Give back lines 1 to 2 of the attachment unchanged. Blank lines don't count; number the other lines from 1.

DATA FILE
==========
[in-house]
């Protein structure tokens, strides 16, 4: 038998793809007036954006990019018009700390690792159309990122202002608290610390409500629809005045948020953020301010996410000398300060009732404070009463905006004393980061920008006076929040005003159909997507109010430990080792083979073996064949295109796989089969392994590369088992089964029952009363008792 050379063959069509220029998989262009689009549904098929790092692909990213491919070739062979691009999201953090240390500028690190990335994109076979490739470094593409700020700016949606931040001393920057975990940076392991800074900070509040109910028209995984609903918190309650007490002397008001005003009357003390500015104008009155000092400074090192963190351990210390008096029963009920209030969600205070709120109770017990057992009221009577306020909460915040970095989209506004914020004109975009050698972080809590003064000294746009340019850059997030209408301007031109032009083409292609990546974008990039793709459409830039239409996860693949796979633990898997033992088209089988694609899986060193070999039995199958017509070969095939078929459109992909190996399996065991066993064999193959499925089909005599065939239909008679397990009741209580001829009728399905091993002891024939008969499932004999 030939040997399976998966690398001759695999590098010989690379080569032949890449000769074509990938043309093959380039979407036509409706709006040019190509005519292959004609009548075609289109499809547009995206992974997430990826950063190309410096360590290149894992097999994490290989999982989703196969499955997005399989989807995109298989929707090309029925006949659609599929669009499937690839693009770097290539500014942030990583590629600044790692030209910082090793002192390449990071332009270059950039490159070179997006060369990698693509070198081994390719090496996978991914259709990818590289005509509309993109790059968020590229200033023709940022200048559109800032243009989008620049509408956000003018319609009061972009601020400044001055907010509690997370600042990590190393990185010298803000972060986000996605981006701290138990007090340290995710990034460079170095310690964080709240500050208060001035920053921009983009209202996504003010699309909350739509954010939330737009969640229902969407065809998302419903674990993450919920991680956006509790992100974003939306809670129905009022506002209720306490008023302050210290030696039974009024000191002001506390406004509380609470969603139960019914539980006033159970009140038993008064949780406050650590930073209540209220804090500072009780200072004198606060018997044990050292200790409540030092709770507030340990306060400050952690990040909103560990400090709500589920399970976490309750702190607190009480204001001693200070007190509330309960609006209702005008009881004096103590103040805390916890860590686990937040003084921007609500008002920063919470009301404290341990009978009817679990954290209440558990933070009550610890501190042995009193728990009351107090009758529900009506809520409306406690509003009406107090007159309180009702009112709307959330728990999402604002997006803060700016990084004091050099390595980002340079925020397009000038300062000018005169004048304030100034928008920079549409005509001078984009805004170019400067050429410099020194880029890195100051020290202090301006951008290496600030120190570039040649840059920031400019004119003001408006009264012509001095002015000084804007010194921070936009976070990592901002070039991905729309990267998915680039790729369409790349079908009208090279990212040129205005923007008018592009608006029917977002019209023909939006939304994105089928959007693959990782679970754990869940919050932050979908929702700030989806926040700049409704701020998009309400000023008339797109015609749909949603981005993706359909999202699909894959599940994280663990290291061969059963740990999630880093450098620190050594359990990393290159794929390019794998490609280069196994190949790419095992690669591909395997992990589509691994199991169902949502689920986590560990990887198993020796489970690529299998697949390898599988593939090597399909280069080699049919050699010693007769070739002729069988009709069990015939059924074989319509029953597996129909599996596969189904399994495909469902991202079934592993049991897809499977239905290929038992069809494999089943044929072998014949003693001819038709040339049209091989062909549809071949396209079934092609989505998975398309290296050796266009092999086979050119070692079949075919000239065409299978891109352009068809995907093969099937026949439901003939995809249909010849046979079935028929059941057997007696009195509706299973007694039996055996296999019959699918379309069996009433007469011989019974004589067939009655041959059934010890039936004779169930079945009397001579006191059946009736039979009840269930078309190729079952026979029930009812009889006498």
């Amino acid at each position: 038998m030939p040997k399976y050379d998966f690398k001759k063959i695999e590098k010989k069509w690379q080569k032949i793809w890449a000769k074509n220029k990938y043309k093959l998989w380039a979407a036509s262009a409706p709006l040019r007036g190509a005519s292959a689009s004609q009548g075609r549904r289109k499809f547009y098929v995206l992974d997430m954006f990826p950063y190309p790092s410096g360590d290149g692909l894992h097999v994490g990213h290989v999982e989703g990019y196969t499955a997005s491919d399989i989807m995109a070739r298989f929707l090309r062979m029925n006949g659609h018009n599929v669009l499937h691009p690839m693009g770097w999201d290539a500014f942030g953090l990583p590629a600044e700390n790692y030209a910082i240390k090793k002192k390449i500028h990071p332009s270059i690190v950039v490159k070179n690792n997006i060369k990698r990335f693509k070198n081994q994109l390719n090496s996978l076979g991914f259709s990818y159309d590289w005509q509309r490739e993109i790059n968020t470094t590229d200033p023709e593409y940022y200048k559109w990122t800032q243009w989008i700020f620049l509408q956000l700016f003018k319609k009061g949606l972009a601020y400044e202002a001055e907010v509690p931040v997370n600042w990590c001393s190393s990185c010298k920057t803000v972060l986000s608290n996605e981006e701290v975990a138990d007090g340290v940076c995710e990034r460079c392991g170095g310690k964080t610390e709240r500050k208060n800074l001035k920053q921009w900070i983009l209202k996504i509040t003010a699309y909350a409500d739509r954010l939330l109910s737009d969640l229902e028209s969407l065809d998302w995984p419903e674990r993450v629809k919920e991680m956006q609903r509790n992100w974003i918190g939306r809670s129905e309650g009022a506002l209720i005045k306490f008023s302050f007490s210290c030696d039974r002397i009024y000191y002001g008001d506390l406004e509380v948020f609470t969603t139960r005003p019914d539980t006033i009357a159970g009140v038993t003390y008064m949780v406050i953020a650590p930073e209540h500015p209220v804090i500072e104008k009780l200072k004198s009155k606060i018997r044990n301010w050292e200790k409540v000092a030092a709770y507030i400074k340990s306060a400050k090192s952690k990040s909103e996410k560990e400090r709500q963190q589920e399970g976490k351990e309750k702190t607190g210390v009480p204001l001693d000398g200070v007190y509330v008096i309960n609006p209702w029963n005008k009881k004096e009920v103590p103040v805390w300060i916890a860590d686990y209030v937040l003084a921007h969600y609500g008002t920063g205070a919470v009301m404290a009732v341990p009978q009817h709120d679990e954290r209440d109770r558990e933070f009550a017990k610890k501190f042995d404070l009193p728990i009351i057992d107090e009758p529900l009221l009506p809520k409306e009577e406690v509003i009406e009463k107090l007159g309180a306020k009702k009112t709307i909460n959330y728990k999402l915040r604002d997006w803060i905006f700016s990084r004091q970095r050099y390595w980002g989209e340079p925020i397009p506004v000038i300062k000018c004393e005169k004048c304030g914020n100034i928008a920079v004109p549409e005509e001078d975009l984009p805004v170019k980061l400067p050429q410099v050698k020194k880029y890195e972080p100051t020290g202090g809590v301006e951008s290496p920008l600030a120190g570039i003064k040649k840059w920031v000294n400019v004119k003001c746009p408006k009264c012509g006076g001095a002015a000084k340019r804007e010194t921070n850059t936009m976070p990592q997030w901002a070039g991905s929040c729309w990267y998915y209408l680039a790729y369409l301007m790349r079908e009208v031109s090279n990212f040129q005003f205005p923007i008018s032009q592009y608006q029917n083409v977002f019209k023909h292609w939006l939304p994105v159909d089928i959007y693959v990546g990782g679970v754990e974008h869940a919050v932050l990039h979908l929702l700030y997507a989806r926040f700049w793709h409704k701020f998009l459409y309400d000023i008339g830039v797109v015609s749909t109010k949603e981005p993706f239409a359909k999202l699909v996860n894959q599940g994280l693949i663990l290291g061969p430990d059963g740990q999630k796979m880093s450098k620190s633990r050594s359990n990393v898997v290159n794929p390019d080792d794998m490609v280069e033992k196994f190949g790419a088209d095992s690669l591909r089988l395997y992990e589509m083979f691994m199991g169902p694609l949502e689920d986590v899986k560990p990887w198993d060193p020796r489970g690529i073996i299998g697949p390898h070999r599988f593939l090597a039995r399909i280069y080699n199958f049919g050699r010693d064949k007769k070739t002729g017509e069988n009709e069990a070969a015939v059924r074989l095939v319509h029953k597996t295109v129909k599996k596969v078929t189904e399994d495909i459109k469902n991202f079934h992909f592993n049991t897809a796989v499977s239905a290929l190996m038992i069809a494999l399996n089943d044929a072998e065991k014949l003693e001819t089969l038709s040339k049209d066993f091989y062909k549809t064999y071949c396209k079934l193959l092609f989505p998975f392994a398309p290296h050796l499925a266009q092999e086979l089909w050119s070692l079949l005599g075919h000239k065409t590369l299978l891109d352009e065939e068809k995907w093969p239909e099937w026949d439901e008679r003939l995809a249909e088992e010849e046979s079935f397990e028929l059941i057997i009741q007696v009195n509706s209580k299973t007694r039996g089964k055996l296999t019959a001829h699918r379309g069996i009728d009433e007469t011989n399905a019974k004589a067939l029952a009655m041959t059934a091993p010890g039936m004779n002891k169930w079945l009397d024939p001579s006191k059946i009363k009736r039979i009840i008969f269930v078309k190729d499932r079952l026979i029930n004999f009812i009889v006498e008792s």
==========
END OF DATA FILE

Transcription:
[in-house]
């Protein structure tokens, strides 16, 4: 038998793809007036954006990019018009700390690792159309990122202002608290610390409500629809005045948020953020301010996410000398300060009732404070009463905006004393980061920008006076929040005003159909997507109010430990080792083979073996064949295109796989089969392994590369088992089964029952009363008792 050379063959069509220029998989262009689009549904098929790092692909990213491919070739062979691009999201953090240390500028690190990335994109076979490739470094593409700020700016949606931040001393920057975990940076392991800074900070509040109910028209995984609903918190309650007490002397008001005003009357003390500015104008009155000092400074090192963190351990210390008096029963009920209030969600205070709120109770017990057992009221009577306020909460915040970095989209506004914020004109975009050698972080809590003064000294746009340019850059997030209408301007031109032009083409292609990546974008990039793709459409830039239409996860693949796979633990898997033992088209089988694609899986060193070999039995199958017509070969095939078929459109992909190996399996065991066993064999193959499925089909005599065939239909008679397990009741209580001829009728399905091993002891024939008969499932004999 030939040997399976998966690398001759695999590098010989690379080569032949890449000769074509990938043309093959380039979407036509409706709006040019190509005519292959004609009548075609289109499809547009995206992974997430990826950063190309410096360590290149894992097999994490290989999982989703196969499955997005399989989807995109298989929707090309029925006949659609599929669009499937690839693009770097290539500014942030990583590629600044790692030209910082090793002192390449990071332009270059950039490159070179997006060369990698693509070198081994390719090496996978991914259709990818590289005509509309993109790059968020590229200033023709940022200048559109800032243009989008620049509408956000003018319609009061972009601020400044001055907010509690997370600042990590190393990185010298803000972060986000996605981006701290138990007090340290995710990034460079170095310690964080709240500050208060001035920053921009983009209202996504003010699309909350739509954010939330737009969640229902969407065809998302419903674990993450919920991680956006509790992100974003939306809670129905009022506002209720306490008023302050210290030696039974009024000191002001506390406004509380609470969603139960019914539980006033159970009140038993008064949780406050650590930073209540209220804090500072009780200072004198606060018997044990050292200790409540030092709770507030340990306060400050952690990040909103560990400090709500589920399970976490309750702190607190009480204001001693200070007190509330309960609006209702005008009881004096103590103040805390916890860590686990937040003084921007609500008002920063919470009301404290341990009978009817679990954290209440558990933070009550610890501190042995009193728990009351107090009758529900009506809520409306406690509003009406107090007159309180009702009112709307959330728990999402604002997006803060700016990084004091050099390595980002340079925020397009000038300062000018005169004048304030100034928008920079549409005509001078984009805004170019400067050429410099020194880029890195100051020290202090301006951008290496600030120190570039040649840059920031400019004119003001408006009264012509001095002015000084804007010194921070936009976070990592901002070039991905729309990267998915680039790729369409790349079908009208090279990212040129205005923007008018592009608006029917977002019209023909939006939304994105089928959007693959990782679970754990869940919050932050979908929702700030989806926040700049409704701020998009309400000023008339797109015609749909949603981005993706359909999202699909894959599940994280663990290291061969059963740990999630880093450098620190050594359990990393290159794929390019794998490609280069196994190949790419095992690669591909395997992990589509691994199991169902949502689920986590560990990887198993020796489970690529299998697949390898599988593939090597399909280069080699049919050699010693007769070739002729069988009709069990015939059924074989319509029953597996129909599996596969189904399994495909469902991202079934592993049991897809499977239905290929038992069809494999089943044929072998014949003693001819038709040339049209091989062909549809071949396209079934092609989505998975398309290296050796266009092999086979050119070692079949075919000239065409299978891109352009068809995907093969099937026949439901003939995809249909010849046979079935028929059941057997007696009195509706299973007694039996055996296999019959699918379309069996009433007469011989019974004589067939009655041959059934010890039936004779169930079945009397001579006191059946009736039979009840269930078309190729079952026979029930009812009889006498």